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Community Milling in Colombia

The Central Mill in Jardín, Colombia

An international joint effort to create shared value in Jardín

In Colombia, the average size of a coffee farm is just 2 hectares. Despite the relatively small size of the farms, individual farmers have traditionally carried out their own milling and drying. The milling and drying process transforms the coffee cherries into coffee beans, ready to be exported for roasting. If it is not performed properly, this labour intensive and often inefficient process can damage the coffee cherries and negatively impact the quality of coffee and the environment, as well as farmer profitability.

In response to this and as part of its unique AAA Sustainable Quality™ Program, Nespresso co-funded a new community coffee-processing centre in the coffee-growing region of Jardín in the department of Antioquia in 2010.

Joining Nespresso and the local community in the ambitious project was a consortium of partners including the FNC, Expocafé, Andes Coffee Cooperative, USAID, the non-profit development agency ACDI/VOCA and Cenicafé, the Colombian coffee research centre.

According to Paulo Barone, Green Coffee Sustainability Operations Manager at Nestlé Nespresso SA, “The central mill in Jardín is about increasing the volume of the highest quality coffee that is sold at higher premiums, and inte­grating infrastructures and processes that protect the environment. Through this project and the AAA Program, Nespresso has helped establish a virtuous circle of shared value and long-term sustainability.”


Green coffee after depulping at the mill

Innovative milling centre ensures increased volume and quality consistency of coffee

Before the community milling centre was built, coffee cherries in Jardín were processed on the farms, which often led to inconsistencies in coffee quality. The new central mill has enabled 170 coffee farmers to improve the consistency of their coffee quality and double their production volume of coffee matching the Nespresso quality and sustainable criteria as set out in the Nespresso AAA Sustainable Quality™ Program. Consequently, they have been able to secure higher prices for their coffee and increase their net income by 17%, as well as dramatically reduce water consumption and ensure adequate water treatment.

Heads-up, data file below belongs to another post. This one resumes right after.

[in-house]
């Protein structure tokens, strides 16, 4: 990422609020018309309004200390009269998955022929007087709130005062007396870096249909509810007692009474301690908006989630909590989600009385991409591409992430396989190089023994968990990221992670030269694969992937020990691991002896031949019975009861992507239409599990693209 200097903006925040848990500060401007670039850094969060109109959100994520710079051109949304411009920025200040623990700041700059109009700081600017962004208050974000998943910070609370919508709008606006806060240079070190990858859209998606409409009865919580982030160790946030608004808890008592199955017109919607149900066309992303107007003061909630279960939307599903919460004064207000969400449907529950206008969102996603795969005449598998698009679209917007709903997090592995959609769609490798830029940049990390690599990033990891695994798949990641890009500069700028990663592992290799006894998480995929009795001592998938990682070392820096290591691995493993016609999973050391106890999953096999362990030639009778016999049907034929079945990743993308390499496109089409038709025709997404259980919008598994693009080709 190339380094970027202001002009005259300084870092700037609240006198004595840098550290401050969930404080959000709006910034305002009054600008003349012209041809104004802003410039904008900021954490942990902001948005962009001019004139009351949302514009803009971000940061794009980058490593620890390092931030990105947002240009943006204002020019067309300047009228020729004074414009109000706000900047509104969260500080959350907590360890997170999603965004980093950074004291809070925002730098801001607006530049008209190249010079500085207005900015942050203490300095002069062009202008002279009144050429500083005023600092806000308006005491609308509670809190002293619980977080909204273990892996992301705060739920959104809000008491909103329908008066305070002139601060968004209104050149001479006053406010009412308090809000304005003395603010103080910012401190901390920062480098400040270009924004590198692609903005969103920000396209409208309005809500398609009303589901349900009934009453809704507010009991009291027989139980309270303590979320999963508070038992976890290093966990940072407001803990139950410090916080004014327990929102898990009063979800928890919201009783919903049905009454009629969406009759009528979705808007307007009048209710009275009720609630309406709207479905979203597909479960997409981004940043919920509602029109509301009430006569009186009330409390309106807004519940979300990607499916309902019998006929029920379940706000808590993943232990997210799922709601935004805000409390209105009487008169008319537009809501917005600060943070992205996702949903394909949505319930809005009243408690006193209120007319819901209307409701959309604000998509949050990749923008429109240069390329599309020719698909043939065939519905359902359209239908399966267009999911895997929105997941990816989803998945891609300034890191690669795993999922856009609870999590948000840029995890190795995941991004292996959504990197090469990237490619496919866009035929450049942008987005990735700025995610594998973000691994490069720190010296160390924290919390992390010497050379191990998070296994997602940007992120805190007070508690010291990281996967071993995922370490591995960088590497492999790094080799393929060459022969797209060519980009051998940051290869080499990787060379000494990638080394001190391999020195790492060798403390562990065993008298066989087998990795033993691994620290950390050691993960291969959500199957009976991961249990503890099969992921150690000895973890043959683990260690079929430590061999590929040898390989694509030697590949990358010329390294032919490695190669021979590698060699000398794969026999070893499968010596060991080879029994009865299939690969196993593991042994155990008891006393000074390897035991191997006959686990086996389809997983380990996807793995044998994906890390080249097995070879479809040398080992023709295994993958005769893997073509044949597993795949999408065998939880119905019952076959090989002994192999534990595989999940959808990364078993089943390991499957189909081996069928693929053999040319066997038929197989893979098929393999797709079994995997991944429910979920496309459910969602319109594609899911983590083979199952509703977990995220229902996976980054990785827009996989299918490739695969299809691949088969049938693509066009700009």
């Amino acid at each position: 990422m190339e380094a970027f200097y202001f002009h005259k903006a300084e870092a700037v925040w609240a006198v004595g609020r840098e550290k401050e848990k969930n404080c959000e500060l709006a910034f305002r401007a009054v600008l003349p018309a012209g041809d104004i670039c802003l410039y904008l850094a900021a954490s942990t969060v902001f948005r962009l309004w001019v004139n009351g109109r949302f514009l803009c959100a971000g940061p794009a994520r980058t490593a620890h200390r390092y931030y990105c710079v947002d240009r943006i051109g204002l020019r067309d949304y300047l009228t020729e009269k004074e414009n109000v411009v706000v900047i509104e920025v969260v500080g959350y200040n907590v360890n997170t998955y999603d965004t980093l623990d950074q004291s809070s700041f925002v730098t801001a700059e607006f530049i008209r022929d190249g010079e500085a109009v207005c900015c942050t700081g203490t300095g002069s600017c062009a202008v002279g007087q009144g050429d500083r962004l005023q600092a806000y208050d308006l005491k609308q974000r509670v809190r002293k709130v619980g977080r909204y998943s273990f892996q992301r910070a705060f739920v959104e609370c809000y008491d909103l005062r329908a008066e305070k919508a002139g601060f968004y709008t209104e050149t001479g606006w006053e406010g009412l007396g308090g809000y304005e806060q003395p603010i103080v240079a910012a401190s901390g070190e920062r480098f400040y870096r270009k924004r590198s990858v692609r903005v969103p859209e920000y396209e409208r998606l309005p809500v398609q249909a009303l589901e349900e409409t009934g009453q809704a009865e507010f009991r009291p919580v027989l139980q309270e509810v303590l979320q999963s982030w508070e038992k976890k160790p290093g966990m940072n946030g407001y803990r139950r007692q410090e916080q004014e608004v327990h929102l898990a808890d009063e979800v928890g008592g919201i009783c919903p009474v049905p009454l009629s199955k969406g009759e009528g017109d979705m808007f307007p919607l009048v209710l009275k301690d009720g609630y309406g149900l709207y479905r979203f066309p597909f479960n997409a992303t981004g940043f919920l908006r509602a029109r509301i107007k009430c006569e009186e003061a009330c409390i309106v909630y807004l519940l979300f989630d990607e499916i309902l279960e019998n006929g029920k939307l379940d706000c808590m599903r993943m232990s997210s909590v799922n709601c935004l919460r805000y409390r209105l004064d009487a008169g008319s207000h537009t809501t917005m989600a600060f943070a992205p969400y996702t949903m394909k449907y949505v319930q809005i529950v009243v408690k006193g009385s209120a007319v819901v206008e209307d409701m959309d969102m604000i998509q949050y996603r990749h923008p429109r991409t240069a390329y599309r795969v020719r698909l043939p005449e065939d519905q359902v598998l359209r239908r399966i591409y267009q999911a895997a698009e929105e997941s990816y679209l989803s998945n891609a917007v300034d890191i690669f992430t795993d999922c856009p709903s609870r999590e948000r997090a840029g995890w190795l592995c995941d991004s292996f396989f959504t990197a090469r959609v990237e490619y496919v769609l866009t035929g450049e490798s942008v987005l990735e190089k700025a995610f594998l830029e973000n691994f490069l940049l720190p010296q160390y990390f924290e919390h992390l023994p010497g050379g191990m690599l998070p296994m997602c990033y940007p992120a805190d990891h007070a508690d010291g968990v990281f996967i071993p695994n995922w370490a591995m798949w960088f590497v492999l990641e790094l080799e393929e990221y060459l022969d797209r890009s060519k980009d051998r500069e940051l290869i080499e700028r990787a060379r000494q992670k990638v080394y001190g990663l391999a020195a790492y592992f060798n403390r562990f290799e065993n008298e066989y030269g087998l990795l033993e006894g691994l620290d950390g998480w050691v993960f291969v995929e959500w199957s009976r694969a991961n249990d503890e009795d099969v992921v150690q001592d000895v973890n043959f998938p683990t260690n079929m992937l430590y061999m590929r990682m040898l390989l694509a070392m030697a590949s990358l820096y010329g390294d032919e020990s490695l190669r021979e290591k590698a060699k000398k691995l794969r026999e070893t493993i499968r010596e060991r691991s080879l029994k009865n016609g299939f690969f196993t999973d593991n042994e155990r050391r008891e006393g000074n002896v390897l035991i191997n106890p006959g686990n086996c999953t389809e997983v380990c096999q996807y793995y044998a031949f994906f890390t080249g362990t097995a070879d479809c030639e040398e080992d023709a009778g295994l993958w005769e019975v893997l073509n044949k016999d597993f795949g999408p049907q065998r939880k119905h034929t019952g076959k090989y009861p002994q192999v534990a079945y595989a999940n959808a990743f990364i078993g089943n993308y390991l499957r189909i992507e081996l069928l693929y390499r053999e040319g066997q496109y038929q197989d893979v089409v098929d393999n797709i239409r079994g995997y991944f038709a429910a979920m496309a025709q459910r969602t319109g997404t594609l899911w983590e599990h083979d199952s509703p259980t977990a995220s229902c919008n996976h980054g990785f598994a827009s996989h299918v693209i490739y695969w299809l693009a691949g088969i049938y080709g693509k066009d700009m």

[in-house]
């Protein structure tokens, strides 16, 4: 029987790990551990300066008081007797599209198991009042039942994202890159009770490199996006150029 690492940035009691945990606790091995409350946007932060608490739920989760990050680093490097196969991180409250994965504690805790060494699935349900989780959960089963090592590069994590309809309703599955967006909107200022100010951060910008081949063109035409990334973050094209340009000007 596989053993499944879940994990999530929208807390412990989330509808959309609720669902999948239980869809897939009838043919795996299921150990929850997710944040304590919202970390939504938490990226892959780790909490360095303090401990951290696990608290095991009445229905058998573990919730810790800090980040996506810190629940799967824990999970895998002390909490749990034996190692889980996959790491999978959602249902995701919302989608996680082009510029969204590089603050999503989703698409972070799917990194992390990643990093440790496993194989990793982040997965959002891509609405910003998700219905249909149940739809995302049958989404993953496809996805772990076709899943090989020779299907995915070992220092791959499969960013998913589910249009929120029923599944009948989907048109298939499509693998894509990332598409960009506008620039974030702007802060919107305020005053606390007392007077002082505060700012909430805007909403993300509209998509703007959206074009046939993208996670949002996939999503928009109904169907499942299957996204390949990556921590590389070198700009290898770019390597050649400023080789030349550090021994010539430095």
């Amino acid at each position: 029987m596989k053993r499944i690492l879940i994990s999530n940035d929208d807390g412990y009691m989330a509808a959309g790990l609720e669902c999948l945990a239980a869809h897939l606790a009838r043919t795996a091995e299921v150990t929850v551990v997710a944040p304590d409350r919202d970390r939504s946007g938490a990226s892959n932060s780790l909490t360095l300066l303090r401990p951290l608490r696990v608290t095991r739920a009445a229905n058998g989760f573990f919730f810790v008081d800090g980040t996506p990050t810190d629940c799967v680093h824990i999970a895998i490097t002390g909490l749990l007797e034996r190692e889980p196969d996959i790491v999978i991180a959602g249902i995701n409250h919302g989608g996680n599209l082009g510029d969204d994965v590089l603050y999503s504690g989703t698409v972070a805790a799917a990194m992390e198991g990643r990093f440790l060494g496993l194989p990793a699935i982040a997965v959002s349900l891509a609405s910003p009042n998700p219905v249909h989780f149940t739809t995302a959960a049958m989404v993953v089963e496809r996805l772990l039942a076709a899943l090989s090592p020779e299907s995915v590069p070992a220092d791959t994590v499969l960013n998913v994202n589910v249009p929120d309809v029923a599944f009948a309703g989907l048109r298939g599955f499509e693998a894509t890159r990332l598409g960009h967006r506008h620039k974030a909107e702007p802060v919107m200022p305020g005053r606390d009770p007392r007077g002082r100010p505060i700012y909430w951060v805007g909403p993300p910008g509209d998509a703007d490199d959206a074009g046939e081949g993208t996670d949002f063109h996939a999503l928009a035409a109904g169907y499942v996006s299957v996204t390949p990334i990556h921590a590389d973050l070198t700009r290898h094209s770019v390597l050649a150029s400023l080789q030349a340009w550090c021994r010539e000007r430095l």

This centre was innovative in the sense that it was designed according to the Nespresso sustainable quality requirements, such as integrating sun drying and installing a residual water treatment system. Quality traceability processes for cherry sorting, fermentation and drying were also realised as part of the project scope.

The site includes a wet mill, where the natural fermentation and washing process takes place, while 3,000 sq. metres of solar drying capacity helps to maintain the highest quality of the coffee. Sun-drying the cherries is indeed the best way to create the taste and aroma profiles required for Nespresso Grand Cru coffees. Studies developed by Technoserve have shown that the quality rejection rate of the coffee beans has fallen from nearly 50% before the new mill, to 0% today.


New water management infrastructure reduces environmental impact

The project also brings environmental benefits. The average smallholder uses around 25 litres of water to process one kilogram of coffee. At the central mill, only 11 litres of water are required to produce the same volume of coffee – a reduction of water usage by 63%.

In addition, wastewater generated by the mill is treated through a water treatment system, eliminating water pollution. The pulp left over from the milling is processed at the mill and distributed amongst the famers for them to use as compost. This prevents pollution of the natural environment and helps protect local ecosystems, while supporting the productivity of the farms.


Improved workflow generates social benefits

The milling and drying of the community’s coffee beans are now performed by dedicated personnel employed at the central mill. This provides cash flow benefits for farmers. Farmers are now paid upon delivery of their coffee cherries to the mill. In comparison, before the mill, they were receiving this payment up to eight days later. Farmers receive an immediate premium when they bring high quality AAA coffee. The mill is run by the cooperative and any profits it generates are shared among the farmers at the end of the season.

The mill saves farmers four or more hours a day during the harvest. This extra time can be used to spend more time managing their farm or to be with their families.Luis Alfonso, a coffee farmer in Jardín, explains: “I get up every day at five o’clock in the morning, milk the cows and take breakfast to my workers. Before, I used to have to work the full day up to five o’clock in the evening, but now I no longer process my own coffee cherries. They are delivered straight to the cooperative the day they are harvested and I have free time to grow my own vegetables and bananas.”


Plans for the future

The central mill is currently being extended to benefit additional farmers belonging to the AAA community in the Antioquia region and increase the volume of coffee that can be processed at the centre each year. Nespresso is already seeking to replicate the concept of community coffee processing in other regions of Colombia.

For more information about this project, read the factsheet Helping farmers share their workload.